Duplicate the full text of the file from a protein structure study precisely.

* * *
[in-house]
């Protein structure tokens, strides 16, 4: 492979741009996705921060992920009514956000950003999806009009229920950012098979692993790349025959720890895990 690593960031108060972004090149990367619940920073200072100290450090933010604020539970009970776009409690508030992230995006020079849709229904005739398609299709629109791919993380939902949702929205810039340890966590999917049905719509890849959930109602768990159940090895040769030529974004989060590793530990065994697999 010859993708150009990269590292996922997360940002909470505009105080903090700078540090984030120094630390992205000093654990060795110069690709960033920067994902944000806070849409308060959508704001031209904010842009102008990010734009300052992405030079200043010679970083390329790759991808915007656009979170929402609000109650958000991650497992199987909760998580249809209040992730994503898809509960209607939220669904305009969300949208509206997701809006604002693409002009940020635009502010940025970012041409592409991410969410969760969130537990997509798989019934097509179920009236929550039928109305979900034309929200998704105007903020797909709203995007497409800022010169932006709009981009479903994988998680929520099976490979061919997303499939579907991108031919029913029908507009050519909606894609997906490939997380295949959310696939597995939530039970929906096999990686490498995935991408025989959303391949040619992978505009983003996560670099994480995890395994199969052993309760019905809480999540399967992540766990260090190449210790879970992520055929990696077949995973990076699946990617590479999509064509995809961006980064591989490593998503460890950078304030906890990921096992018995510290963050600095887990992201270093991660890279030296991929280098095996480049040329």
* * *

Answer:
[in-house]
């Protein structure tokens, strides 16, 4: 492979741009996705921060992920009514956000950003999806009009229920950012098979692993790349025959720890895990 690593960031108060972004090149990367619940920073200072100290450090933010604020539970009970776009409690508030992230995006020079849709229904005739398609299709629109791919993380939902949702929205810039340890966590999917049905719509890849959930109602768990159940090895040769030529974004989060590793530990065994697999 010859993708150009990269590292996922997360940002909470505009105080903090700078540090984030120094630390992205000093654990060795110069690709960033920067994902944000806070849409308060959508704001031209904010842009102008990010734009300052992405030079200043010679970083390329790759991808915007656009979170929402609000109650958000991650497992199987909760998580249809209040992730994503898809509960209607939220669904305009969300949208509206997701809006604002693409002009940020635009502010940025970012041409592409991410969410969760969130537990997509798989019934097509179920009236929550039928109305979900034309929200998704105007903020797909709203995007497409800022010169932006709009981009479903994988998680929520099976490979061919997303499939579907991108031919029913029908507009050519909606894609997906490939997380295949959310696939597995939530039970929906096999990686490498995935991408025989959303391949040619992978505009983003996560670099994480995890395994199969052993309760019905809480999540399967992540766990260090190449210790879970992520055929990696077949995973990076699946990617590479999509064509995809961006980064591989490593998503460890950078304030906890990921096992018995510290963050600095887990992201270093991660890279030296991929280098095996480049040329």